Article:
Malaysian Nature Society

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Malaysian Nature Society
Industry Environmentalism
Founded 1940
Products Lobbying, research, consultancy, sustainable technology.
Revenue $2 Million USD (2005)
Number of employees
50 (worldwide)

Malaysian Nature Society (MNS; Persatuan Pencinta Alam Malaysia in Malay) is the oldest and one of the most prominent environmental not for profit, non-governmental organisations in Malaysia. It was first established, as the Malayan Nature Society, with the launch of the Malayan Nature Journal, in 1940. Initially primarily as a scientific organisation, today MNS is involved in a wide range of environmental activities and campaigns. In 2008 MNS was awarded the inaugural Merdeka Award for the environment, primarily for its efforts in campaigning for the protection of the Belum-Temengor forests of Malaysia. MNS is a voluntary, membership-based organisation with approximately 3800 members.

The Society has branches in most of the states in Malaysia. One of the branches was located in Singapore due to the historical ties the island state has with Malaysia. The Singaporean branch later transformed itself into an independent Nature Society (Singapore) in 1991.[1]


The organisation place upon itself the responsibility to promote the study, appreciation, conservation and protection of Malaysia's natural heritage.[2]

Principal achievements[edit]

MNS has been credited for a number of conservation achievements as a result of public campaigns. One of the first of these successes was the halting of the quarrying at Batu Caves in 1980. This was followed by the creation of Endau Rompin National Park, following its expeditions there in 1985 and 1986. More recently, it succeeded in its campaigns to get the northern part of Belum-Temengor declared a state park[3] and for a national park to be established on Penang island.

MNS has also been influential in changing government policy on environmental issues ranging from industrial pollution to wildlife protection to banning Shark's fin soup from official government functions.[4]

Members' activities[edit]

MNS member activities, such as evening talks and excursions on natural history topics, are organised through a network of local branches. Several branches have special interest groups focusing on one particular activity, such as bird watching, nature photography, or jungle trekking. Branches are also active in local conservation projects.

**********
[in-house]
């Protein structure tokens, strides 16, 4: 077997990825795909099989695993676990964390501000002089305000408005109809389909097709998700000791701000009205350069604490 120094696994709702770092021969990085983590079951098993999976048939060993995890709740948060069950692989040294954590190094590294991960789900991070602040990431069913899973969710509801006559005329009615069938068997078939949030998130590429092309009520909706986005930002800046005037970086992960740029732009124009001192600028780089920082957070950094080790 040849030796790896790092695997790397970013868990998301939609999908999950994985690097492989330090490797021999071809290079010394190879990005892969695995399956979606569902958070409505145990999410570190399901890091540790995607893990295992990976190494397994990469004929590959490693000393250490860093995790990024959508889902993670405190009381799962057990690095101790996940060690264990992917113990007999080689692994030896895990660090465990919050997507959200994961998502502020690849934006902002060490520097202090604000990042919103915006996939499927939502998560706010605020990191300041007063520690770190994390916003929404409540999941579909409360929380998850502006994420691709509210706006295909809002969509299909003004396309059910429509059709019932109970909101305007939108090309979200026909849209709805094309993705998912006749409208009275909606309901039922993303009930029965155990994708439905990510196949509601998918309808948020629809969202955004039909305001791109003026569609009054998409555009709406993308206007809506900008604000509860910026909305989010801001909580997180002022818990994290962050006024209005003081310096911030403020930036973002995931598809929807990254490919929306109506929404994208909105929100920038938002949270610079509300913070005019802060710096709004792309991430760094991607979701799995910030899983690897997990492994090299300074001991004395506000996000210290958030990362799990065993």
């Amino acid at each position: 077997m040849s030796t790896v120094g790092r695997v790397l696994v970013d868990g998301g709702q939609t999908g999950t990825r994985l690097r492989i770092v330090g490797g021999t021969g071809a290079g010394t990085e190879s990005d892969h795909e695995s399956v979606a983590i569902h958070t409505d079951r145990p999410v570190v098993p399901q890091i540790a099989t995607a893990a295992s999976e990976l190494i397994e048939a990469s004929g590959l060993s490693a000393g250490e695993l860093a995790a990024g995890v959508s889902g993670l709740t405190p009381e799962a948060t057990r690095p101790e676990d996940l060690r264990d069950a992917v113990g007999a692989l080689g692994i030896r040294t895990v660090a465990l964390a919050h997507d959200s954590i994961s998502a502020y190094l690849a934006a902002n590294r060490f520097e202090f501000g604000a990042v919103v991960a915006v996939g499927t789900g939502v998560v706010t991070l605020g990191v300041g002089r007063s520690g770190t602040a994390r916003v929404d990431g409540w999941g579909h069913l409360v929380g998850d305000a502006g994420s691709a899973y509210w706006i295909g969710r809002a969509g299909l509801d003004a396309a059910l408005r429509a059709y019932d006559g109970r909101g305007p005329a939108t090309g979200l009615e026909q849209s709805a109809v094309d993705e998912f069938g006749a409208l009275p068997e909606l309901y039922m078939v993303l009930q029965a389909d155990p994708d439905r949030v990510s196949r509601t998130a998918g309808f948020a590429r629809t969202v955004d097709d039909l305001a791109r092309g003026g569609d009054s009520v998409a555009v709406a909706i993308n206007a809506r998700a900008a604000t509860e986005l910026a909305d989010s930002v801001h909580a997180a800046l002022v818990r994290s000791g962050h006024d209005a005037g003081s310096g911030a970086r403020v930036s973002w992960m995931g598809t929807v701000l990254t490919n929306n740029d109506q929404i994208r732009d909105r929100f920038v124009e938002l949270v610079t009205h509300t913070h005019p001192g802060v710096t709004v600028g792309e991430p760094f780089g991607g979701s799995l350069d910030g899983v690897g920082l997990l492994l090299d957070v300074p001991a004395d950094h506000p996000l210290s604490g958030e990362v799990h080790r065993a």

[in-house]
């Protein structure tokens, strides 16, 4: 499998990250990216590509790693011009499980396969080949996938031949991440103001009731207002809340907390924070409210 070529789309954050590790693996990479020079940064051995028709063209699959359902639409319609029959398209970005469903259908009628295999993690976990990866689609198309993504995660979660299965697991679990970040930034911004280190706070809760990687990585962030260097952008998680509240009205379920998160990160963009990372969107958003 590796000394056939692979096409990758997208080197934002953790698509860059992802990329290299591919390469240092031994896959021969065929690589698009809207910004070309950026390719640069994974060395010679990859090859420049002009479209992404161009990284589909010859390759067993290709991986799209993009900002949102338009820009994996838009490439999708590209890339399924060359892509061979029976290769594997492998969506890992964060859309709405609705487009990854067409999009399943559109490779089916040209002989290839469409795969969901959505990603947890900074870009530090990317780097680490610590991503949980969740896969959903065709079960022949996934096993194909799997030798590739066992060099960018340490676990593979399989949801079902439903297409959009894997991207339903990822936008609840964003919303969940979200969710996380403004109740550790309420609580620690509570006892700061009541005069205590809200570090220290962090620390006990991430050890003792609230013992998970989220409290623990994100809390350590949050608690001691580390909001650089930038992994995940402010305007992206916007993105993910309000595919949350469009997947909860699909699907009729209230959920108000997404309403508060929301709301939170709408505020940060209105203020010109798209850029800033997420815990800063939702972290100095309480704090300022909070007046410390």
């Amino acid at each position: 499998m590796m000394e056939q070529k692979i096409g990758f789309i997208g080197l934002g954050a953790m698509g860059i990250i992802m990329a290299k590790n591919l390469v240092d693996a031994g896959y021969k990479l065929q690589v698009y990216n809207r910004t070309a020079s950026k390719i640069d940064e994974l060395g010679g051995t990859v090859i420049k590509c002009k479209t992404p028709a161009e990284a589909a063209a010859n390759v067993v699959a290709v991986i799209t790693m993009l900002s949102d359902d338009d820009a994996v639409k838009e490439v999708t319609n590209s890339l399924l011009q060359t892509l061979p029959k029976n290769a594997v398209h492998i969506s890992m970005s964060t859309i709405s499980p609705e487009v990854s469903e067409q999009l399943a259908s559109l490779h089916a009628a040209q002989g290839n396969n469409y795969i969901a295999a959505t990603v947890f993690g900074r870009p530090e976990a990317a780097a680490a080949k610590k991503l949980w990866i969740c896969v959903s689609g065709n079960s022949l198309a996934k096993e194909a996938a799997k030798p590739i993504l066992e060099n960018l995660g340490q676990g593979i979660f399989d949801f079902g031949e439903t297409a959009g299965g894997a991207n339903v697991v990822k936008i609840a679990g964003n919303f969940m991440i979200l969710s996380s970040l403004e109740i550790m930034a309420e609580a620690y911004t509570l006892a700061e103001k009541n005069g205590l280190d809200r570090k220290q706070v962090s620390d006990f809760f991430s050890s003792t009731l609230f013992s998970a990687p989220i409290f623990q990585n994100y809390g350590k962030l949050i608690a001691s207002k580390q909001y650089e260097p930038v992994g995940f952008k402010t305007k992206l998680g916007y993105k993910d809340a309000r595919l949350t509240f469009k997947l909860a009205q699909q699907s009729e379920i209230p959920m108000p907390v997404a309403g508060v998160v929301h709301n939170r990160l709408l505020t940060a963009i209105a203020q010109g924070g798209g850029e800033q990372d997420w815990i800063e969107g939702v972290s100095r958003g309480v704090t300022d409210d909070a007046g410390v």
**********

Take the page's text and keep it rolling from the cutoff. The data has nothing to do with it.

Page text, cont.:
MNS runs a program of Nature Clubs for schools throughout Malaysia. Currently, approximately 300 schools participate in the program. In addition, MNS runs education programs at Rimba Ilmu of the Universiti Malaya and at the Forest Research Institute of Malaysia (FRIM).[3]

Parks and education centres[edit]

MNS currently runs Kuala Selangor Nature Park and the Boh Tea Estate chalet in the Cameron Highlands.

Publications and communication[edit]

MNS reaches out to the public via its website ( and a number of associated online initiatives (see below).

In addition, MNS has the following periodical publications:

  1. Malayan Nature Journal (MNJ) is the original MNS publication that has now become a quarterly peer-reviewed scientific journal covering ecology and conservation in Malaysia and the surrounding region.
  2. Malaysian Naturalist (MN) is a popular quarterly magazine on the natural history of Malaysia that is free for members and is also sold at newsstands (ISSN: 1511-970X).
  3. Secretariat News is a supplement to the MN that is provided to MNS members.
  4. Pencinta Alam is the Society's (free) monthly newsletter.
  5. Suara Enggang is a bimonthly bulletin of the MNS Bird Conservation Council, focusing on interesting sightings and bird conservation issues.
  6. Tapir is the quarterly bulletin of the MNS Kelab Pencinta Alam (KPA) school nature clubs.

The MNS Conservation Publication series are a collection of reports and advisory papers.


The society logo is based on a Malayan Tapir. Under the IUCN Red List, the species is listed as endangered. The species is distributed in Sumatra and the Malay Peninsula, Thailand and Myanmar. Sightings have been recorded at other places such as deeper in the Indochina but such reports are unconfirmed.


The MNS headquarters is located at Bukit Persekutuan, Kuala Lumpur.[5]

Notable members[edit]

Several notable expatriate and local naturalists have been awarded honorary membership of MNS including Henry Nicholas Ridley, Edred John Henry Corner, John Leonard Harrison, Loke Wan Tho, Gladys Le Mare and the 6th Earl of Cranbrook. Past presidents of MNS include Elliott McClure and Salleh Mohd. Nor.[6]


  1. ^ About NSS. Extracted November 10, 2006
  2. ^ Introducing MNS. Extracted September 19, 2012
  3. ^ a b Join MNS. Malaysian Naturalist. Vol 59/3 2006. Malaysian Nature Society.
  4. ^, Malaysian ministry bans shark's fin soup
  5. ^ Introducing MNS. Extracted November 10, 2006
  6. ^ Malayan Nature Journal

External links[edit]